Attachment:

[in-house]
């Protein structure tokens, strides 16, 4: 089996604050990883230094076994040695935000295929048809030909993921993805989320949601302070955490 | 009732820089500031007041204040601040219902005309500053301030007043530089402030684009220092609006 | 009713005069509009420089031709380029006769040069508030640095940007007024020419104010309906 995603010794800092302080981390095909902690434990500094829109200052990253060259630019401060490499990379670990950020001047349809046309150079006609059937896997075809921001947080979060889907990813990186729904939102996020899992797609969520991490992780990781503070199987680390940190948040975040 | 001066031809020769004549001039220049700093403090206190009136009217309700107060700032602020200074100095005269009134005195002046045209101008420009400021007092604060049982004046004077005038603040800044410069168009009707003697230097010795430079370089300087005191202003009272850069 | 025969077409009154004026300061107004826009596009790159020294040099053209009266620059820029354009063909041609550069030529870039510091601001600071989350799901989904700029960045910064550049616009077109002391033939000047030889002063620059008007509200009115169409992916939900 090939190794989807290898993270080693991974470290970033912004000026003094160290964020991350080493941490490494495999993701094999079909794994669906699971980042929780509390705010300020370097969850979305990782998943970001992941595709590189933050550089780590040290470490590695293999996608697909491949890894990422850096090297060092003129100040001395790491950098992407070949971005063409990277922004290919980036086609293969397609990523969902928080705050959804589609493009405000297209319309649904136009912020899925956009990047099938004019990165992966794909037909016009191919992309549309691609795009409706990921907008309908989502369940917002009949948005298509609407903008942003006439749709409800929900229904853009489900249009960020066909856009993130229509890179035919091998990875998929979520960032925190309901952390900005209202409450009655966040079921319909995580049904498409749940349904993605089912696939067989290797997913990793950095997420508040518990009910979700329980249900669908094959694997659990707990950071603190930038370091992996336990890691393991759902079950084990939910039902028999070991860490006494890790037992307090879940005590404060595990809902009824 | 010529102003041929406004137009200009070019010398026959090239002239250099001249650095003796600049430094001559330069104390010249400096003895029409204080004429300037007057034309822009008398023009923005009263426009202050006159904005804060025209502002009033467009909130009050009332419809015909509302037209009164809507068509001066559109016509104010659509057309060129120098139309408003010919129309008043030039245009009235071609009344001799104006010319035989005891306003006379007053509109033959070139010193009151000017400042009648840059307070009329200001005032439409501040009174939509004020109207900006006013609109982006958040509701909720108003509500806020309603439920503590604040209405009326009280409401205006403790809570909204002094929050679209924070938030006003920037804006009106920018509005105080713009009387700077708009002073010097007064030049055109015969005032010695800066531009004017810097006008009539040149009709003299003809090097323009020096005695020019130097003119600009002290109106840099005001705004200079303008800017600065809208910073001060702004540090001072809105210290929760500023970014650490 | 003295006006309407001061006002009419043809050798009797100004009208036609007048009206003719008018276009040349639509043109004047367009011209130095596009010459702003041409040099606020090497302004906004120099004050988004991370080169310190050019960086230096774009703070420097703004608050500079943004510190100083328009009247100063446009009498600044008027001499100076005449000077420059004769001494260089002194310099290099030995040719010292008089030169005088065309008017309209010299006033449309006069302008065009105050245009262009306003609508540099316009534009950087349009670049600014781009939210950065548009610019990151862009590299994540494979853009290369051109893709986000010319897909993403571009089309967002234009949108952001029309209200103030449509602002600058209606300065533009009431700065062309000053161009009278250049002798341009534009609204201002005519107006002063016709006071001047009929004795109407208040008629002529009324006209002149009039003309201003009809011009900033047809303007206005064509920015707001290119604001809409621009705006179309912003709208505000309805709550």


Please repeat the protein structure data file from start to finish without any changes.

[in-house]
């Protein structure tokens, strides 16, 4: 089996604050990883230094076994040695935000295929048809030909993921993805989320949601302070955490 | 009732820089500031007041204040601040219902005309500053301030007043530089402030684009220092609006 | 009713005069509009420089031709380029006769040069508030640095940007007024020419104010309906 995603010794800092302080981390095909902690434990500094829109200052990253060259630019401060490499990379670990950020001047349809046309150079006609059937896997075809921001947080979060889907990813990186729904939102996020899992797609969520991490992780990781503070199987680390940190948040975040 | 001066031809020769004549001039220049700093403090206190009136009217309700107060700032602020200074100095005269009134005195002046045209101008420009400021007092604060049982004046004077005038603040800044410069168009009707003697230097010795430079370089300087005191202003009272850069 | 025969077409009154004026300061107004826009596009790159020294040099053209009266620059820029354009063909041609550069030529870039510091601001600071989350799901989904700029960045910064550049616009077109002391033939000047030889002063620059008007509200009115169409992916939900 090939190794989807290898993270080693991974470290970033912004000026003094160290964020991350080493941490490494495999993701094999079909794994669906699971980042929780509390705010300020370097969850979305990782998943970001992941595709590189933050550089780590040290470490590695293999996608697909491949890894990422850096090297060092003129100040001395790491950098992407070949971005063409990277922004290919980036086609293969397609990523969902928080705050959804589609493009405000297209319309649904136009912020899925956009990047099938004019990165992966794909037909016009191919992309549309691609795009409706990921907008309908989502369940917002009949948005298509609407903008942003006439749709409800929900229904853009489900249009960020066909856009993130229509890179035919091998990875998929979520960032925190309901952390900005209202409450009655966040079921319909995580049904498409749940349904993605089912696939067989290797997913990793950095997420508040518990009910979700329980249900669908094959694997659990707990950071603190930038370091992996336990890691393991759902079950084990939910039902028999070991860490006494890790037992307090879940005590404060595990809902009824 | 010529102003041929406004137009200009070019010398026959090239002239250099001249650095003796600049430094001559330069104390010249400096003895029409204080004429300037007057034309822009008398023009923005009263426009202050006159904005804060025209502002009033467009909130009050009332419809015909509302037209009164809507068509001066559109016509104010659509057309060129120098139309408003010919129309008043030039245009009235071609009344001799104006010319035989005891306003006379007053509109033959070139010193009151000017400042009648840059307070009329200001005032439409501040009174939509004020109207900006006013609109982006958040509701909720108003509500806020309603439920503590604040209405009326009280409401205006403790809570909204002094929050679209924070938030006003920037804006009106920018509005105080713009009387700077708009002073010097007064030049055109015969005032010695800066531009004017810097006008009539040149009709003299003809090097323009020096005695020019130097003119600009002290109106840099005001705004200079303008800017600065809208910073001060702004540090001072809105210290929760500023970014650490 | 003295006006309407001061006002009419043809050798009797100004009208036609007048009206003719008018276009040349639509043109004047367009011209130095596009010459702003041409040099606020090497302004906004120099004050988004991370080169310190050019960086230096774009703070420097703004608050500079943004510190100083328009009247100063446009009498600044008027001499100076005449000077420059004769001494260089002194310099290099030995040719010292008089030169005088065309008017309209010299006033449309006069302008065009105050245009262009306003609508540099316009534009950087349009670049600014781009939210950065548009610019990151862009590299994540494979853009290369051109893709986000010319897909993403571009089309967002234009949108952001029309209200103030449509602002600058209606300065533009009431700065062309000053161009009278250049002798341009534009609204201002005519107006002063016709006071001047009929004795109407208040008629002529009324006209002149009039003309201003009809011009900033047809303007206005064509920015707001290119604001809409621009705006179309912003709208505000309805709550």